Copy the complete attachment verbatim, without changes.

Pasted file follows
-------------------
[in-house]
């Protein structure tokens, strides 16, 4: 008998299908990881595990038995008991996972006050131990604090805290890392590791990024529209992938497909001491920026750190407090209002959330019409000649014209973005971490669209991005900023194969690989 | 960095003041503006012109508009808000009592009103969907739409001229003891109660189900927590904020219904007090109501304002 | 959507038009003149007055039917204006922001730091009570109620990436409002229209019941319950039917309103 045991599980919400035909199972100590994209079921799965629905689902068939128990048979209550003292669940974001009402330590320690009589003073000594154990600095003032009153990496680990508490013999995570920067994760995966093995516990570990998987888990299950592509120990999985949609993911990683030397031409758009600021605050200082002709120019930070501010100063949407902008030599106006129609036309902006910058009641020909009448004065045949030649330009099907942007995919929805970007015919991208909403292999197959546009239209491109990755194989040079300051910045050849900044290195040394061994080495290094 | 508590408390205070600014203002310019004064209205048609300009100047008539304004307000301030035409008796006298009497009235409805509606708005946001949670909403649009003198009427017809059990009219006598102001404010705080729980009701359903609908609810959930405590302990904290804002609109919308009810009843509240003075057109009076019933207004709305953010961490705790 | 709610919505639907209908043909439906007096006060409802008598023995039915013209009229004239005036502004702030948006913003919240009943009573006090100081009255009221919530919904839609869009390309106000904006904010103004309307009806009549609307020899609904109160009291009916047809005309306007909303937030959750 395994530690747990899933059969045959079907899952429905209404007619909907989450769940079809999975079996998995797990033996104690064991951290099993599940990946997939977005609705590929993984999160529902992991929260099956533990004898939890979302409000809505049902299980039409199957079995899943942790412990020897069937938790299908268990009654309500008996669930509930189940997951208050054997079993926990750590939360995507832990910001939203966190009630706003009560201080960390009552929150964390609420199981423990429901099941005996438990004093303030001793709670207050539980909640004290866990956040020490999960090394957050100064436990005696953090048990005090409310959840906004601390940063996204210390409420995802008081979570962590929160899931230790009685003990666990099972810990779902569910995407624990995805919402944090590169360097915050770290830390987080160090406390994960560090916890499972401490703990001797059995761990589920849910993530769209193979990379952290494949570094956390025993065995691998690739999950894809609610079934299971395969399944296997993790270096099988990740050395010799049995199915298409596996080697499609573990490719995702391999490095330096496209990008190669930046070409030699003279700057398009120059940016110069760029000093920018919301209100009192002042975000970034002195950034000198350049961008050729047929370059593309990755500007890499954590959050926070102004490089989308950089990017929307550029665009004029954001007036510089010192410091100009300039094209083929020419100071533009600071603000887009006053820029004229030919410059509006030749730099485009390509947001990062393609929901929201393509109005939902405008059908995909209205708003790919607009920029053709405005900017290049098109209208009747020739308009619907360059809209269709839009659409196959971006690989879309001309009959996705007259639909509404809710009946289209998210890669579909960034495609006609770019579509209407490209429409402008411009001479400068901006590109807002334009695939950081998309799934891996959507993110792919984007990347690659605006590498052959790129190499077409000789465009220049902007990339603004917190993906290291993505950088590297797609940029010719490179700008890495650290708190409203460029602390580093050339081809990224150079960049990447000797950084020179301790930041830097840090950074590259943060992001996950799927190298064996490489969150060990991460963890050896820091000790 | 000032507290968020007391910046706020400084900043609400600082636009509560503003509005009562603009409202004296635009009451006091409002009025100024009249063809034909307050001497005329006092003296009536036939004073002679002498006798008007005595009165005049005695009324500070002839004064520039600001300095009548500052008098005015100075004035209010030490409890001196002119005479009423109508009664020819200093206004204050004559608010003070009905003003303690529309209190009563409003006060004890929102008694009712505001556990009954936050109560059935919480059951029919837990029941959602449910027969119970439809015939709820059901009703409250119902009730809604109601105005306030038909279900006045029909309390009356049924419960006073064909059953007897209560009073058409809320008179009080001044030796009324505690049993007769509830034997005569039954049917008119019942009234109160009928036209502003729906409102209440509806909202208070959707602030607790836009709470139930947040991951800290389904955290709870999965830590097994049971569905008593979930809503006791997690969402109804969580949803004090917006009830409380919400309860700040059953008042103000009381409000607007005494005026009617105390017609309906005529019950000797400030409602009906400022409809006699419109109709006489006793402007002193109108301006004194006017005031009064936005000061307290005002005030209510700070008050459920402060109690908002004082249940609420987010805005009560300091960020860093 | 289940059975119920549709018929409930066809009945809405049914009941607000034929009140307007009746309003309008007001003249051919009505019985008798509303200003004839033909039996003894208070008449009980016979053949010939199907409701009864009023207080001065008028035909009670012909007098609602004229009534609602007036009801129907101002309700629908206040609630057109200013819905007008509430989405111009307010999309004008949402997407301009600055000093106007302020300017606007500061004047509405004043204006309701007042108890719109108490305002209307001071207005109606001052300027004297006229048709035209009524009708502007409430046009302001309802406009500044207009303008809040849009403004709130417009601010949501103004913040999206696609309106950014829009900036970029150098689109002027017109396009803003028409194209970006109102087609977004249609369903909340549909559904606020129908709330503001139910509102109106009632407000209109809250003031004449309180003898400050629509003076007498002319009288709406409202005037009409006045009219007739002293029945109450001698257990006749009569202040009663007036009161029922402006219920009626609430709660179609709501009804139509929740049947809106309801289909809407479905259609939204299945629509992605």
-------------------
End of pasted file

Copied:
[in-house]
């Protein structure tokens, strides 16, 4: 008998299908990881595990038995008991996972006050131990604090805290890392590791990024529209992938497909001491920026750190407090209002959330019409000649014209973005971490669209991005900023194969690989 | 960095003041503006012109508009808000009592009103969907739409001229003891109660189900927590904020219904007090109501304002 | 959507038009003149007055039917204006922001730091009570109620990436409002229209019941319950039917309103 045991599980919400035909199972100590994209079921799965629905689902068939128990048979209550003292669940974001009402330590320690009589003073000594154990600095003032009153990496680990508490013999995570920067994760995966093995516990570990998987888990299950592509120990999985949609993911990683030397031409758009600021605050200082002709120019930070501010100063949407902008030599106006129609036309902006910058009641020909009448004065045949030649330009099907942007995919929805970007015919991208909403292999197959546009239209491109990755194989040079300051910045050849900044290195040394061994080495290094 | 508590408390205070600014203002310019004064209205048609300009100047008539304004307000301030035409008796006298009497009235409805509606708005946001949670909403649009003198009427017809059990009219006598102001404010705080729980009701359903609908609810959930405590302990904290804002609109919308009810009843509240003075057109009076019933207004709305953010961490705790 | 709610919505639907209908043909439906007096006060409802008598023995039915013209009229004239005036502004702030948006913003919240009943009573006090100081009255009221919530919904839609869009390309106000904006904010103004309307009806009549609307020899609904109160009291009916047809005309306007909303937030959750 395994530690747990899933059969045959079907899952429905209404007619909907989450769940079809999975079996998995797990033996104690064991951290099993599940990946997939977005609705590929993984999160529902992991929260099956533990004898939890979302409000809505049902299980039409199957079995899943942790412990020897069937938790299908268990009654309500008996669930509930189940997951208050054997079993926990750590939360995507832990910001939203966190009630706003009560201080960390009552929150964390609420199981423990429901099941005996438990004093303030001793709670207050539980909640004290866990956040020490999960090394957050100064436990005696953090048990005090409310959840906004601390940063996204210390409420995802008081979570962590929160899931230790009685003990666990099972810990779902569910995407624990995805919402944090590169360097915050770290830390987080160090406390994960560090916890499972401490703990001797059995761990589920849910993530769209193979990379952290494949570094956390025993065995691998690739999950894809609610079934299971395969399944296997993790270096099988990740050395010799049995199915298409596996080697499609573990490719995702391999490095330096496209990008190669930046070409030699003279700057398009120059940016110069760029000093920018919301209100009192002042975000970034002195950034000198350049961008050729047929370059593309990755500007890499954590959050926070102004490089989308950089990017929307550029665009004029954001007036510089010192410091100009300039094209083929020419100071533009600071603000887009006053820029004229030919410059509006030749730099485009390509947001990062393609929901929201393509109005939902405008059908995909209205708003790919607009920029053709405005900017290049098109209208009747020739308009619907360059809209269709839009659409196959971006690989879309001309009959996705007259639909509404809710009946289209998210890669579909960034495609006609770019579509209407490209429409402008411009001479400068901006590109807002334009695939950081998309799934891996959507993110792919984007990347690659605006590498052959790129190499077409000789465009220049902007990339603004917190993906290291993505950088590297797609940029010719490179700008890495650290708190409203460029602390580093050339081809990224150079960049990447000797950084020179301790930041830097840090950074590259943060992001996950799927190298064996490489969150060990991460963890050896820091000790 | 000032507290968020007391910046706020400084900043609400600082636009509560503003509005009562603009409202004296635009009451006091409002009025100024009249063809034909307050001497005329006092003296009536036939004073002679002498006798008007005595009165005049005695009324500070002839004064520039600001300095009548500052008098005015100075004035209010030490409890001196002119005479009423109508009664020819200093206004204050004559608010003070009905003003303690529309209190009563409003006060004890929102008694009712505001556990009954936050109560059935919480059951029919837990029941959602449910027969119970439809015939709820059901009703409250119902009730809604109601105005306030038909279900006045029909309390009356049924419960006073064909059953007897209560009073058409809320008179009080001044030796009324505690049993007769509830034997005569039954049917008119019942009234109160009928036209502003729906409102209440509806909202208070959707602030607790836009709470139930947040991951800290389904955290709870999965830590097994049971569905008593979930809503006791997690969402109804969580949803004090917006009830409380919400309860700040059953008042103000009381409000607007005494005026009617105390017609309906005529019950000797400030409602009906400022409809006699419109109709006489006793402007002193109108301006004194006017005031009064936005000061307290005002005030209510700070008050459920402060109690908002004082249940609420987010805005009560300091960020860093 | 289940059975119920549709018929409930066809009945809405049914009941607000034929009140307007009746309003309008007001003249051919009505019985008798509303200003004839033909039996003894208070008449009980016979053949010939199907409701009864009023207080001065008028035909009670012909007098609602004229009534609602007036009801129907101002309700629908206040609630057109200013819905007008509430989405111009307010999309004008949402997407301009600055000093106007302020300017606007500061004047509405004043204006309701007042108890719109108490305002209307001071207005109606001052300027004297006229048709035209009524009708502007409430046009302001309802406009500044207009303008809040849009403004709130417009601010949501103004913040999206696609309106950014829009900036970029150098689109002027017109396009803003028409194209970006109102087609977004249609369903909340549909559904606020129908709330503001139910509102109106009632407000209109809250003031004449309180003898400050629509003076007498002319009288709406409202005037009409006045009219007739002293029945109450001698257990006749009569202040009663007036009161029922402006219920009626609430709660179609709501009804139509929740049947809106309801289909809407479905259609939204299945629509992605």